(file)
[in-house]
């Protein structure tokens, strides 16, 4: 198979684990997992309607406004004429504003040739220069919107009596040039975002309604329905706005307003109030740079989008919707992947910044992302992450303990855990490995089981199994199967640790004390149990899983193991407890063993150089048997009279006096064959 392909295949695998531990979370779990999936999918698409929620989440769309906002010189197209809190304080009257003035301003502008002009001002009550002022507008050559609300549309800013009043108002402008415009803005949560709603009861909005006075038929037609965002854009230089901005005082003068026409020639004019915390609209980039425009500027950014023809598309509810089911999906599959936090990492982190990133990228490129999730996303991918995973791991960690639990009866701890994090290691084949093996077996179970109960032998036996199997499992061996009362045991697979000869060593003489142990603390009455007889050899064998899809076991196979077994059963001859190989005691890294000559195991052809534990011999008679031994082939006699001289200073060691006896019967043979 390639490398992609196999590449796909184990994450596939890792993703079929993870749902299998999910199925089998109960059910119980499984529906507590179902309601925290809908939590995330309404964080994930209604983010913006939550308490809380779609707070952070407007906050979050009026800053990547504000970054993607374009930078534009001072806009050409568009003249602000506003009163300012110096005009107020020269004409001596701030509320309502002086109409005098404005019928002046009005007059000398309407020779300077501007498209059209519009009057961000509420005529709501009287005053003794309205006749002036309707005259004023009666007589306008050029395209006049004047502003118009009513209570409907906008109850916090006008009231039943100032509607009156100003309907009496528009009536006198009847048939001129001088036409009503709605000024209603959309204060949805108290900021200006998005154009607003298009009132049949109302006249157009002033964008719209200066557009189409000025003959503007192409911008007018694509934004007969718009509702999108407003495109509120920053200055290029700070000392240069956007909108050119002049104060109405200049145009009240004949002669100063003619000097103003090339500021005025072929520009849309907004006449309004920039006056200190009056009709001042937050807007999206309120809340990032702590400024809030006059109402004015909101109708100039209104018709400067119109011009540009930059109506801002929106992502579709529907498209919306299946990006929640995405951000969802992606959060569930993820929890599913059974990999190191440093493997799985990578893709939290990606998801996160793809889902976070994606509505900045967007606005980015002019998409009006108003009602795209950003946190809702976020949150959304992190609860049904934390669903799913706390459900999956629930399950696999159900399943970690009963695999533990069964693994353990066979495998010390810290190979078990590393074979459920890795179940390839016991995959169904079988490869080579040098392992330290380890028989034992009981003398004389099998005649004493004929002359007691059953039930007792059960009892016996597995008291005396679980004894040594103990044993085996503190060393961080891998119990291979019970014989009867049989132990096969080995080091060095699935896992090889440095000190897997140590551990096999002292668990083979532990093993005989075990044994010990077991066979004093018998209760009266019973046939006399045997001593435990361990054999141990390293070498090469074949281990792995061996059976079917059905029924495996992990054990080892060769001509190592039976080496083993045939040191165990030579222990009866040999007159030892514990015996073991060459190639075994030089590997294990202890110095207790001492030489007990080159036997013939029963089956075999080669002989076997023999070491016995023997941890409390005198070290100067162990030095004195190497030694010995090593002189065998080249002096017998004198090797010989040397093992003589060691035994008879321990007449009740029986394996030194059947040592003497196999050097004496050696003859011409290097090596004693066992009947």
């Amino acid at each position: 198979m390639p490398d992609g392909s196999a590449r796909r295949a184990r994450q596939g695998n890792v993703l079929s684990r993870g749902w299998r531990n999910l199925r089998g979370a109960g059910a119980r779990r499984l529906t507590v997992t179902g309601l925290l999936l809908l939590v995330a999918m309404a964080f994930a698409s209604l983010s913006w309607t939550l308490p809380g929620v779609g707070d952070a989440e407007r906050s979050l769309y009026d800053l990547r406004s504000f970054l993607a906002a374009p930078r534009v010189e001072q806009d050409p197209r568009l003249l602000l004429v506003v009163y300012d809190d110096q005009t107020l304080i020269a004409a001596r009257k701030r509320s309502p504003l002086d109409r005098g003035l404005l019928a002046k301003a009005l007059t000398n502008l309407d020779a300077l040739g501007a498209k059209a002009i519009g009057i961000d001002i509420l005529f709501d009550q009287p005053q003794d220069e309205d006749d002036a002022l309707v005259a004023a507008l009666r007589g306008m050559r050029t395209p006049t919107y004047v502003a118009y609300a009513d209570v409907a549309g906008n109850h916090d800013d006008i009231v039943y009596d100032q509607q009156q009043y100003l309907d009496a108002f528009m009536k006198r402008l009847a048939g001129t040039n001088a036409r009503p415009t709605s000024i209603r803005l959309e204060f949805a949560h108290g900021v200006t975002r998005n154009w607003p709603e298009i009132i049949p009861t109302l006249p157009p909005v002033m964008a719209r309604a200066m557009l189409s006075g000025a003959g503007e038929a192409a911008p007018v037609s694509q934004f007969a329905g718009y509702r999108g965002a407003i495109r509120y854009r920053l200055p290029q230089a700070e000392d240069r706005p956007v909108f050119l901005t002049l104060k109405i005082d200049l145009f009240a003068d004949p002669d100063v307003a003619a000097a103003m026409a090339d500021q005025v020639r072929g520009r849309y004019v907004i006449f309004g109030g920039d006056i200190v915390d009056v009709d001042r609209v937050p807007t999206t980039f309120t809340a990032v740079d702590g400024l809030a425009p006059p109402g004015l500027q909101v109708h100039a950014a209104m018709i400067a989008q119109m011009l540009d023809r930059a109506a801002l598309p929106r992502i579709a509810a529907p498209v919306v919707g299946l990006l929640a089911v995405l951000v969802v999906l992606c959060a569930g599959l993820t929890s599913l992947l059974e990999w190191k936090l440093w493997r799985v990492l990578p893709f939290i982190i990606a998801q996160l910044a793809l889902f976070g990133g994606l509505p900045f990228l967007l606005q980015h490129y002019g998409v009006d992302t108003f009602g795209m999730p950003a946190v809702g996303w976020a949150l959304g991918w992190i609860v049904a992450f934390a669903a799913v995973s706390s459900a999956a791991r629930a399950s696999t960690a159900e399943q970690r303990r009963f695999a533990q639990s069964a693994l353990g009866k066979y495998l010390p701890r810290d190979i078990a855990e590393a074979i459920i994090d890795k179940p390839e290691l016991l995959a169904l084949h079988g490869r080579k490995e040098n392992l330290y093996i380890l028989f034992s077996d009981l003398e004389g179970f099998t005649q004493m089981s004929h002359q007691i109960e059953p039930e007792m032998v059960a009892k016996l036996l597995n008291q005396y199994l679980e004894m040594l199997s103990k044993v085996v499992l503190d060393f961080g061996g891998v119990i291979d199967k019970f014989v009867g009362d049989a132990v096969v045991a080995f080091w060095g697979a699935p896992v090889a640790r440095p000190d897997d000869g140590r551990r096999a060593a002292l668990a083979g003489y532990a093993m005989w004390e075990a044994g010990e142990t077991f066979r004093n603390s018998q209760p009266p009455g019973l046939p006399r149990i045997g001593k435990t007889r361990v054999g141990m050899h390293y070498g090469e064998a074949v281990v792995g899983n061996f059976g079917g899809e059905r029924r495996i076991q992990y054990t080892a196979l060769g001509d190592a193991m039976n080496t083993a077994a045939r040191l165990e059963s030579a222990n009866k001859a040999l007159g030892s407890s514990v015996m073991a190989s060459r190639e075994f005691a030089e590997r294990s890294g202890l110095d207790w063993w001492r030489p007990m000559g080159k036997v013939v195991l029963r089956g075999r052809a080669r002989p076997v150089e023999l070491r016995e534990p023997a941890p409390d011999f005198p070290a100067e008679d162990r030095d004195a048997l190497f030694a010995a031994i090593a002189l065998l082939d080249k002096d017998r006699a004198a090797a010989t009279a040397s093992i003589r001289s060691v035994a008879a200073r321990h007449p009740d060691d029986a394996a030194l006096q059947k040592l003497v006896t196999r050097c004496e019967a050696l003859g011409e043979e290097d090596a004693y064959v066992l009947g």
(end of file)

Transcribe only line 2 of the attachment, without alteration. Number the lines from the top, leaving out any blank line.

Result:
């Protein structure tokens, strides 16, 4: 198979684990997992309607406004004429504003040739220069919107009596040039975002309604329905706005307003109030740079989008919707992947910044992302992450303990855990490995089981199994199967640790004390149990899983193991407890063993150089048997009279006096064959 392909295949695998531990979370779990999936999918698409929620989440769309906002010189197209809190304080009257003035301003502008002009001002009550002022507008050559609300549309800013009043108002402008415009803005949560709603009861909005006075038929037609965002854009230089901005005082003068026409020639004019915390609209980039425009500027950014023809598309509810089911999906599959936090990492982190990133990228490129999730996303991918995973791991960690639990009866701890994090290691084949093996077996179970109960032998036996199997499992061996009362045991697979000869060593003489142990603390009455007889050899064998899809076991196979077994059963001859190989005691890294000559195991052809534990011999008679031994082939006699001289200073060691006896019967043979 390639490398992609196999590449796909184990994450596939890792993703079929993870749902299998999910199925089998109960059910119980499984529906507590179902309601925290809908939590995330309404964080994930209604983010913006939550308490809380779609707070952070407007906050979050009026800053990547504000970054993607374009930078534009001072806009050409568009003249602000506003009163300012110096005009107020020269004409001596701030509320309502002086109409005098404005019928002046009005007059000398309407020779300077501007498209059209519009009057961000509420005529709501009287005053003794309205006749002036309707005259004023009666007589306008050029395209006049004047502003118009009513209570409907906008109850916090006008009231039943100032509607009156100003309907009496528009009536006198009847048939001129001088036409009503709605000024209603959309204060949805108290900021200006998005154009607003298009009132049949109302006249157009002033964008719209200066557009189409000025003959503007192409911008007018694509934004007969718009509702999108407003495109509120920053200055290029700070000392240069956007909108050119002049104060109405200049145009009240004949002669100063003619000097103003090339500021005025072929520009849309907004006449309004920039006056200190009056009709001042937050807007999206309120809340990032702590400024809030006059109402004015909101109708100039209104018709400067119109011009540009930059109506801002929106992502579709529907498209919306299946990006929640995405951000969802992606959060569930993820929890599913059974990999190191440093493997799985990578893709939290990606998801996160793809889902976070994606509505900045967007606005980015002019998409009006108003009602795209950003946190809702976020949150959304992190609860049904934390669903799913706390459900999956629930399950696999159900399943970690009963695999533990069964693994353990066979495998010390810290190979078990590393074979459920890795179940390839016991995959169904079988490869080579040098392992330290380890028989034992009981003398004389099998005649004493004929002359007691059953039930007792059960009892016996597995008291005396679980004894040594103990044993085996503190060393961080891998119990291979019970014989009867049989132990096969080995080091060095699935896992090889440095000190897997140590551990096999002292668990083979532990093993005989075990044994010990077991066979004093018998209760009266019973046939006399045997001593435990361990054999141990390293070498090469074949281990792995061996059976079917059905029924495996992990054990080892060769001509190592039976080496083993045939040191165990030579222990009866040999007159030892514990015996073991060459190639075994030089590997294990202890110095207790001492030489007990080159036997013939029963089956075999080669002989076997023999070491016995023997941890409390005198070290100067162990030095004195190497030694010995090593002189065998080249002096017998004198090797010989040397093992003589060691035994008879321990007449009740029986394996030194059947040592003497196999050097004496050696003859011409290097090596004693066992009947």